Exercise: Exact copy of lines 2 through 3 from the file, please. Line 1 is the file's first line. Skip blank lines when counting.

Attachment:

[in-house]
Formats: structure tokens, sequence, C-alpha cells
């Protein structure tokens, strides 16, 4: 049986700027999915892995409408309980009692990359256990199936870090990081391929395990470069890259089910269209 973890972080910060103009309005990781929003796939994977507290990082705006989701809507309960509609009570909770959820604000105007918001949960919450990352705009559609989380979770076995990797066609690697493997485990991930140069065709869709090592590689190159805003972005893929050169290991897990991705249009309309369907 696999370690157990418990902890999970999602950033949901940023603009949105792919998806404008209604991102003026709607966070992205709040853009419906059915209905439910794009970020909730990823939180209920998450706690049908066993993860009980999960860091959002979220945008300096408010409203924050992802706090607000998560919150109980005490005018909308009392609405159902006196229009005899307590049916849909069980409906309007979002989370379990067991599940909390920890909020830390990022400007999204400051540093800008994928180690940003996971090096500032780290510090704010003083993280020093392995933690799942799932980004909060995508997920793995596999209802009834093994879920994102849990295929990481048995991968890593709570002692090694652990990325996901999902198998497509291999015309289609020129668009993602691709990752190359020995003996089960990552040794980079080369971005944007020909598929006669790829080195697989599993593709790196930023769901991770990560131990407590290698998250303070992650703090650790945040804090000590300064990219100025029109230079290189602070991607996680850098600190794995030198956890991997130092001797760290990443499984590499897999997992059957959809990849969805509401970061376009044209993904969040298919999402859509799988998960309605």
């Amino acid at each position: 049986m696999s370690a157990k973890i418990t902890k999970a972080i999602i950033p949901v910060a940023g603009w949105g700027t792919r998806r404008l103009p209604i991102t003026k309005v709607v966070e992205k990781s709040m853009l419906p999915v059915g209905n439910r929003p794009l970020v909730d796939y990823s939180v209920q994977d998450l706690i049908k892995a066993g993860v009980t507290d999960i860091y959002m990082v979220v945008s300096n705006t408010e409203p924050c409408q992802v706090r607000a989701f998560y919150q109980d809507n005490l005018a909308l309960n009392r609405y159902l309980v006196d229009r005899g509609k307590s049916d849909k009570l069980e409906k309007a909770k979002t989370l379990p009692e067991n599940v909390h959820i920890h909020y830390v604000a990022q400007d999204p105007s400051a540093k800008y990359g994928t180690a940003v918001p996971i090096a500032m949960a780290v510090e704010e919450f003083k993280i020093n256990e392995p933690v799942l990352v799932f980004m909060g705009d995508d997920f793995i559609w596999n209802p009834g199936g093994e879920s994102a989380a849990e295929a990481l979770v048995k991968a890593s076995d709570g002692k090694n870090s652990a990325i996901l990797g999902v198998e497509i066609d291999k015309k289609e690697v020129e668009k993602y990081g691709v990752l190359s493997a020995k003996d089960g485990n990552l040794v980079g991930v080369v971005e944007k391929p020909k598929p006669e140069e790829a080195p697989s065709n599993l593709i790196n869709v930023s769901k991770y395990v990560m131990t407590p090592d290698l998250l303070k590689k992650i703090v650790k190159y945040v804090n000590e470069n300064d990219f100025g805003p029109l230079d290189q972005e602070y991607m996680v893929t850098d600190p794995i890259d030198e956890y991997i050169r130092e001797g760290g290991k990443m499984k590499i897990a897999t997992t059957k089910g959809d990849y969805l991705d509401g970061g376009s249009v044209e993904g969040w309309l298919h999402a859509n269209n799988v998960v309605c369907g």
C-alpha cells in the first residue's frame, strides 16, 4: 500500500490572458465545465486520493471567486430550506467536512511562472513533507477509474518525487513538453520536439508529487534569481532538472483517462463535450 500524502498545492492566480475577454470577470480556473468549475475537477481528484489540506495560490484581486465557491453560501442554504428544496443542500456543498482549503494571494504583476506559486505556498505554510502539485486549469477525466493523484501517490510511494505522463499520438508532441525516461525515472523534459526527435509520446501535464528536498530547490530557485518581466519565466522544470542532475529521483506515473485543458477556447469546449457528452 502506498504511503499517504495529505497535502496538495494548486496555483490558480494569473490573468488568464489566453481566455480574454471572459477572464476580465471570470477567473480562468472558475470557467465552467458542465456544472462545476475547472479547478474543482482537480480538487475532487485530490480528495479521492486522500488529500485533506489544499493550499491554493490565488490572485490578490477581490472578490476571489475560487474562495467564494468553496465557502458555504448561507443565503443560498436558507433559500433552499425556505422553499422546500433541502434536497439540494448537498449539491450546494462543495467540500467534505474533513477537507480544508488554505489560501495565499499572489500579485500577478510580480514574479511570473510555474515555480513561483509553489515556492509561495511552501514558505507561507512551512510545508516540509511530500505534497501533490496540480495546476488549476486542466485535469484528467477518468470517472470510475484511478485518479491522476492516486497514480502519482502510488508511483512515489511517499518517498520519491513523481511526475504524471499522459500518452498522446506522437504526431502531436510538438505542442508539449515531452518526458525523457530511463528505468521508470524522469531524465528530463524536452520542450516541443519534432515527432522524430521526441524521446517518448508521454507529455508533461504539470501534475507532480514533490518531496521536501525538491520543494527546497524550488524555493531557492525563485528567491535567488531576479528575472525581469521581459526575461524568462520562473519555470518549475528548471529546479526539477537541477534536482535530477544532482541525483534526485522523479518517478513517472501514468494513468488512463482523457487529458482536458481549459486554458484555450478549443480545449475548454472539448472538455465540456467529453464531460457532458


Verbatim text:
Formats: structure tokens, sequence, C-alpha cells
């Protein structure tokens, strides 16, 4: 049986700027999915892995409408309980009692990359256990199936870090990081391929395990470069890259089910269209 973890972080910060103009309005990781929003796939994977507290990082705006989701809507309960509609009570909770959820604000105007918001949960919450990352705009559609989380979770076995990797066609690697493997485990991930140069065709869709090592590689190159805003972005893929050169290991897990991705249009309309369907 696999370690157990418990902890999970999602950033949901940023603009949105792919998806404008209604991102003026709607966070992205709040853009419906059915209905439910794009970020909730990823939180209920998450706690049908066993993860009980999960860091959002979220945008300096408010409203924050992802706090607000998560919150109980005490005018909308009392609405159902006196229009005899307590049916849909069980409906309007979002989370379990067991599940909390920890909020830390990022400007999204400051540093800008994928180690940003996971090096500032780290510090704010003083993280020093392995933690799942799932980004909060995508997920793995596999209802009834093994879920994102849990295929990481048995991968890593709570002692090694652990990325996901999902198998497509291999015309289609020129668009993602691709990752190359020995003996089960990552040794980079080369971005944007020909598929006669790829080195697989599993593709790196930023769901991770990560131990407590290698998250303070992650703090650790945040804090000590300064990219100025029109230079290189602070991607996680850098600190794995030198956890991997130092001797760290990443499984590499897999997992059957959809990849969805509401970061376009044209993904969040298919999402859509799988998960309605």